The Rottweiler is a breed of domestic dog, regarded as medium-to-large or large. The dogs were known in German as Rottweiler Metzgerhund, meaning Rottweil butchers’ dogs, because their main use was to herd livestock and pull carts laden with butchered meat to market. This continued until the mid-19th century when railways replaced droving. Although still used to herd stock in many parts of the world, Rottweilers are now also used as search and rescue dogs, as guard dogs, and as police dogs.
Rottweilers are a relatively healthy, disease-free breed. As with most large breeds, hip dysplasia can be a problem. For this reason the various Rottweiler breed clubs have had x-ray testing regimens in place for many years. Osteochondritis dissecans, a condition affecting the shoulder joints, can also be a problem due to the breed’s rapid growth rate.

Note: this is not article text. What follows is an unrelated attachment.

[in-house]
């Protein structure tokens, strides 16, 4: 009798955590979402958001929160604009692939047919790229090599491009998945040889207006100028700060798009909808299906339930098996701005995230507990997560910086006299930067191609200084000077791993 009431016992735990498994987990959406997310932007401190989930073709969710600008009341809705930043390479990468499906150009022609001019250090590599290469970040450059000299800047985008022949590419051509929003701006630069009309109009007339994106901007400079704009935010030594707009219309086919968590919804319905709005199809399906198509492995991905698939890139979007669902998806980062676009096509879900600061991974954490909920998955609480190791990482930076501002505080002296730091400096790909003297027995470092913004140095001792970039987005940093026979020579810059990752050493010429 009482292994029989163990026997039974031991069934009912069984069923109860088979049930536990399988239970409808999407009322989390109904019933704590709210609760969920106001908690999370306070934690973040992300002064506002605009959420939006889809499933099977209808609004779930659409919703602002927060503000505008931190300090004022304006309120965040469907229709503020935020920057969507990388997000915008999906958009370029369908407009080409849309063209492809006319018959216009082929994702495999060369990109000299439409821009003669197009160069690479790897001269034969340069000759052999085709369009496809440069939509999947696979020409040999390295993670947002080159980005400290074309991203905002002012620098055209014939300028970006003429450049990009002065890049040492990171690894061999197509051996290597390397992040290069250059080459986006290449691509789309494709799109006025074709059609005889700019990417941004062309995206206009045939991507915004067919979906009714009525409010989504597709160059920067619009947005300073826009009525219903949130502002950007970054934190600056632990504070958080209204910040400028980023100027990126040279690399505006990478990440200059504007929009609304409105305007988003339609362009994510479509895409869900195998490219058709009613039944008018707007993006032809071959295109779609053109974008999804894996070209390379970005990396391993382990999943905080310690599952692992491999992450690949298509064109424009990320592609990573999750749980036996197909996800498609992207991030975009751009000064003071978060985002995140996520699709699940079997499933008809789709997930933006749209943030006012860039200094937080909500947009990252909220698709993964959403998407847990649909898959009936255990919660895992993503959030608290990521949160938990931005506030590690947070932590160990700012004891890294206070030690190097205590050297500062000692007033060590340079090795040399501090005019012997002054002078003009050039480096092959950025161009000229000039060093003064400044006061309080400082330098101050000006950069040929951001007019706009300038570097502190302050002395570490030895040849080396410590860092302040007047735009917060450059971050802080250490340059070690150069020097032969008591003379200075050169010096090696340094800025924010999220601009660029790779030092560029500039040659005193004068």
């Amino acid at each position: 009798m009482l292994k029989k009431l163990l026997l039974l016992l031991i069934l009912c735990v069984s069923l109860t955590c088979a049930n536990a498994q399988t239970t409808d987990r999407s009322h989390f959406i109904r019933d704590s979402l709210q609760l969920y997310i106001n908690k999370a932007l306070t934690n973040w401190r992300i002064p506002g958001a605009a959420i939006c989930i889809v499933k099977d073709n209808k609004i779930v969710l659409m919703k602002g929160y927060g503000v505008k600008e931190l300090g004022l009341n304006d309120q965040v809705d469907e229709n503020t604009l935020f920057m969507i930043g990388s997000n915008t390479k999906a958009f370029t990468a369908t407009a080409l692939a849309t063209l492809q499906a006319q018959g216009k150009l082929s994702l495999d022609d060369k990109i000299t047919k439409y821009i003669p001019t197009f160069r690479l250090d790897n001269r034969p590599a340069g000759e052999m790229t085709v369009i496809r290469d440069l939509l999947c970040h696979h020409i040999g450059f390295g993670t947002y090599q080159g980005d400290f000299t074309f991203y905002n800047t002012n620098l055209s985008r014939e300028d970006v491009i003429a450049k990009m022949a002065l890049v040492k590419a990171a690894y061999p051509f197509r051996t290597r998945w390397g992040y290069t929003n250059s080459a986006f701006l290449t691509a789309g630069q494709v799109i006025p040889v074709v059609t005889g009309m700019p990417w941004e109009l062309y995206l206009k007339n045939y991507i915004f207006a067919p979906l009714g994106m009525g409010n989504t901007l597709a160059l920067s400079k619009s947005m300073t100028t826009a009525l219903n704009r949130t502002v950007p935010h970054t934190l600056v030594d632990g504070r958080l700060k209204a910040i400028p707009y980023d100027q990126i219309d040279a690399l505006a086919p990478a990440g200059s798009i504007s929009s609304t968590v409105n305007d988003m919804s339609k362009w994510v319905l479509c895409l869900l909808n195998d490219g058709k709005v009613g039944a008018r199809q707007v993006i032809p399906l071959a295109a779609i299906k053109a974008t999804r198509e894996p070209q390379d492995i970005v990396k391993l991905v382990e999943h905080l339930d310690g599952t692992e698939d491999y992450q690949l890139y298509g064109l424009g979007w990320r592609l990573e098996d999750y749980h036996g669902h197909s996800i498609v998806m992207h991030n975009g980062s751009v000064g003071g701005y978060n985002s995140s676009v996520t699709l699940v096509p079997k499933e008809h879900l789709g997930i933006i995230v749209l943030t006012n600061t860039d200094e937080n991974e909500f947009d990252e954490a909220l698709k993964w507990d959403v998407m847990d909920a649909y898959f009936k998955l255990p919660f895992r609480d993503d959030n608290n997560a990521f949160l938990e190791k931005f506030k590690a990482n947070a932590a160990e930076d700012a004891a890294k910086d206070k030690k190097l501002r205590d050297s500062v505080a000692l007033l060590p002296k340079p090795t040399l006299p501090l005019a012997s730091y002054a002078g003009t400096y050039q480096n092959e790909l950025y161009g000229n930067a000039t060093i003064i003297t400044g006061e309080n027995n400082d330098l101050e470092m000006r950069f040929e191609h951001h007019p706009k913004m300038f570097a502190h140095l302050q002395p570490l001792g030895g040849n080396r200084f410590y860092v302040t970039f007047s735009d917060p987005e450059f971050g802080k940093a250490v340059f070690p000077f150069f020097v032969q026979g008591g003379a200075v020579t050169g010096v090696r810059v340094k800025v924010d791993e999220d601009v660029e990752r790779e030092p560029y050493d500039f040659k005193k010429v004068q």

The coat consists of an outer coat and an undercoat. The outer coat is of medium length, coarse, dense and flat. The undercoat should be present on the neck and thighs. The undercoat must not show through the outer coat.
The color and markings of a Rottweiler are very distinctive. A Rottweiler is always, by any breed club standards, black with well-defined mahogany or rust-colored markings that do not take up more than ten percent of the dog’s body color.
The Rottweiler is good natured, placid in basic disposition, very devoted, obedient, biddable and eager to work. Their appearance is natural and rustic, their behaviour self-assured, steady and fearless.